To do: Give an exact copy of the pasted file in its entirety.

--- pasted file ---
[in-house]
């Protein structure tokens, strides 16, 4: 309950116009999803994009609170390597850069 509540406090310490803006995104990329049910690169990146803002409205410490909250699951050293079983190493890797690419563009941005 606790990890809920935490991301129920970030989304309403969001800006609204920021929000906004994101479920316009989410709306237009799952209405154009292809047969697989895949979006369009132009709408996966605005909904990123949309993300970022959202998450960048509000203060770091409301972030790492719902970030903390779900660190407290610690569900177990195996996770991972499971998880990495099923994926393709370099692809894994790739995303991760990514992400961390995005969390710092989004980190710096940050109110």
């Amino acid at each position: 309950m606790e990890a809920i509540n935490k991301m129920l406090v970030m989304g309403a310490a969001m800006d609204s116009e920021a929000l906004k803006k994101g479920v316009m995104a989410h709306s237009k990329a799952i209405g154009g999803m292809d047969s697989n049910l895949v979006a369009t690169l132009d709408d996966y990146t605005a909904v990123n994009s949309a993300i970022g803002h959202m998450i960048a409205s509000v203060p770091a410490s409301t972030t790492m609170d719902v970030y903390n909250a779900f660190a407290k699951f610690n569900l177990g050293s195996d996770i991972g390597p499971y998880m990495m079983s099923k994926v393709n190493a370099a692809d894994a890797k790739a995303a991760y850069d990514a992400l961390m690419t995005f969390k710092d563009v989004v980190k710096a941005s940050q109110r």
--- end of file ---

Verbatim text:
[in-house]
């Protein structure tokens, strides 16, 4: 309950116009999803994009609170390597850069 509540406090310490803006995104990329049910690169990146803002409205410490909250699951050293079983190493890797690419563009941005 606790990890809920935490991301129920970030989304309403969001800006609204920021929000906004994101479920316009989410709306237009799952209405154009292809047969697989895949979006369009132009709408996966605005909904990123949309993300970022959202998450960048509000203060770091409301972030790492719902970030903390779900660190407290610690569900177990195996996770991972499971998880990495099923994926393709370099692809894994790739995303991760990514992400961390995005969390710092989004980190710096940050109110």
């Amino acid at each position: 309950m606790e990890a809920i509540n935490k991301m129920l406090v970030m989304g309403a310490a969001m800006d609204s116009e920021a929000l906004k803006k994101g479920v316009m995104a989410h709306s237009k990329a799952i209405g154009g999803m292809d047969s697989n049910l895949v979006a369009t690169l132009d709408d996966y990146t605005a909904v990123n994009s949309a993300i970022g803002h959202m998450i960048a409205s509000v203060p770091a410490s409301t972030t790492m609170d719902v970030y903390n909250a779900f660190a407290k699951f610690n569900l177990g050293s195996d996770i991972g390597p499971y998880m990495m079983s099923k994926v393709n190493a370099a692809d894994a890797k790739a995303a991760y850069d990514a992400l961390m690419t995005f969390k710092d563009v989004v980190k710096a941005s940050q109110r």